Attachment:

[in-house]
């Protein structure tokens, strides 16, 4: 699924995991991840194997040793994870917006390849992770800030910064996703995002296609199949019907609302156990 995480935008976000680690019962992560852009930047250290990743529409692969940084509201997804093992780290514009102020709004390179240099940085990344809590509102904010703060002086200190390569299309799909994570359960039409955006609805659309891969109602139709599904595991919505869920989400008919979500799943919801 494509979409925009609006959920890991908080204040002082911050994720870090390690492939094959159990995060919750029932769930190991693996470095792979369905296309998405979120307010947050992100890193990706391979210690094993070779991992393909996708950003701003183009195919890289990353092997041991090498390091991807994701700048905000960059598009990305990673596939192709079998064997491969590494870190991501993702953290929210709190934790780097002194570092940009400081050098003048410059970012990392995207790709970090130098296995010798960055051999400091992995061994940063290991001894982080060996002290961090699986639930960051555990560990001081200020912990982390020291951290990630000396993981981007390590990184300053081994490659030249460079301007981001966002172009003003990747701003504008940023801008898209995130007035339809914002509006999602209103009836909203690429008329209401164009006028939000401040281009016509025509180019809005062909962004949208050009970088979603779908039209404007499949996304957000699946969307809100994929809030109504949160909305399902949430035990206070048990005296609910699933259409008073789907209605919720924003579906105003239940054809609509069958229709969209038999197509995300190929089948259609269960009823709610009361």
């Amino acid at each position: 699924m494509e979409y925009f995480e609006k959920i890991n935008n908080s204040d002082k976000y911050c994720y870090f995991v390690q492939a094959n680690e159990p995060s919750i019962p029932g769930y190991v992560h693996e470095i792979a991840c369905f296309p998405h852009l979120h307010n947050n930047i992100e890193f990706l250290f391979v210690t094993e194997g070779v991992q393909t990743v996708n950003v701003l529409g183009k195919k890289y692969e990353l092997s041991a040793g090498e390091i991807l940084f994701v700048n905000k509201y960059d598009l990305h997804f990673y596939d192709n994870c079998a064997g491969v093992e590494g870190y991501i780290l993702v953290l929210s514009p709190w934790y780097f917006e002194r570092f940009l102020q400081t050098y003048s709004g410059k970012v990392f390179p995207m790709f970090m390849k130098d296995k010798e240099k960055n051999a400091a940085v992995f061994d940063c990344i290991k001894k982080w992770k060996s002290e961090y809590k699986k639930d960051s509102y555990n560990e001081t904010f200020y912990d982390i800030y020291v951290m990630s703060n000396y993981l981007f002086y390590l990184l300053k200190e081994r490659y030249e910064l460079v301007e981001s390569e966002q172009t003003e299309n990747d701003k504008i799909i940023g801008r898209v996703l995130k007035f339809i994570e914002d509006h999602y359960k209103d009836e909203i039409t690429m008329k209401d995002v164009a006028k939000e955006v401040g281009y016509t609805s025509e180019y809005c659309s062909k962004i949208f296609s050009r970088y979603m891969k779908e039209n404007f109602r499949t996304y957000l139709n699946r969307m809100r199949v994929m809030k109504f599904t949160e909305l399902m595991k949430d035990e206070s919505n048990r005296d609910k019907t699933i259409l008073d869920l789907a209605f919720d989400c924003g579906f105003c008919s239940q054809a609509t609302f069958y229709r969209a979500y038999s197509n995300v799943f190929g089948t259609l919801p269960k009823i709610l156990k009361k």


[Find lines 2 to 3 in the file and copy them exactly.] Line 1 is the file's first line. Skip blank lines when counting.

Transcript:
């Protein structure tokens, strides 16, 4: 699924995991991840194997040793994870917006390849992770800030910064996703995002296609199949019907609302156990 995480935008976000680690019962992560852009930047250290990743529409692969940084509201997804093992780290514009102020709004390179240099940085990344809590509102904010703060002086200190390569299309799909994570359960039409955006609805659309891969109602139709599904595991919505869920989400008919979500799943919801 494509979409925009609006959920890991908080204040002082911050994720870090390690492939094959159990995060919750029932769930190991693996470095792979369905296309998405979120307010947050992100890193990706391979210690094993070779991992393909996708950003701003183009195919890289990353092997041991090498390091991807994701700048905000960059598009990305990673596939192709079998064997491969590494870190991501993702953290929210709190934790780097002194570092940009400081050098003048410059970012990392995207790709970090130098296995010798960055051999400091992995061994940063290991001894982080060996002290961090699986639930960051555990560990001081200020912990982390020291951290990630000396993981981007390590990184300053081994490659030249460079301007981001966002172009003003990747701003504008940023801008898209995130007035339809914002509006999602209103009836909203690429008329209401164009006028939000401040281009016509025509180019809005062909962004949208050009970088979603779908039209404007499949996304957000699946969307809100994929809030109504949160909305399902949430035990206070048990005296609910699933259409008073789907209605919720924003579906105003239940054809609509069958229709969209038999197509995300190929089948259609269960009823709610009361």
């Amino acid at each position: 699924m494509e979409y925009f995480e609006k959920i890991n935008n908080s204040d002082k976000y911050c994720y870090f995991v390690q492939a094959n680690e159990p995060s919750i019962p029932g769930y190991v992560h693996e470095i792979a991840c369905f296309p998405h852009l979120h307010n947050n930047i992100e890193f990706l250290f391979v210690t094993e194997g070779v991992q393909t990743v996708n950003v701003l529409g183009k195919k890289y692969e990353l092997s041991a040793g090498e390091i991807l940084f994701v700048n905000k509201y960059d598009l990305h997804f990673y596939d192709n994870c079998a064997g491969v093992e590494g870190y991501i780290l993702v953290l929210s514009p709190w934790y780097f917006e002194r570092f940009l102020q400081t050098y003048s709004g410059k970012v990392f390179p995207m790709f970090m390849k130098d296995k010798e240099k960055n051999a400091a940085v992995f061994d940063c990344i290991k001894k982080w992770k060996s002290e961090y809590k699986k639930d960051s509102y555990n560990e001081t904010f200020y912990d982390i800030y020291v951290m990630s703060n000396y993981l981007f002086y390590l990184l300053k200190e081994r490659y030249e910064l460079v301007e981001s390569e966002q172009t003003e299309n990747d701003k504008i799909i940023g801008r898209v996703l995130k007035f339809i994570e914002d509006h999602y359960k209103d009836e909203i039409t690429m008329k209401d995002v164009a006028k939000e955006v401040g281009y016509t609805s025509e180019y809005c659309s062909k962004i949208f296609s050009r970088y979603m891969k779908e039209n404007f109602r499949t996304y957000l139709n699946r969307m809100r199949v994929m809030k109504f599904t949160e909305l399902m595991k949430d035990e206070s919505n048990r005296d609910k019907t699933i259409l008073d869920l789907a209605f919720d989400c924003g579906f105003c008919s239940q054809a609509t609302f069958y229709r969209a979500y038999s197509n995300v799943f190929g089948t259609l919801p269960k009823i709610l156990k009361k």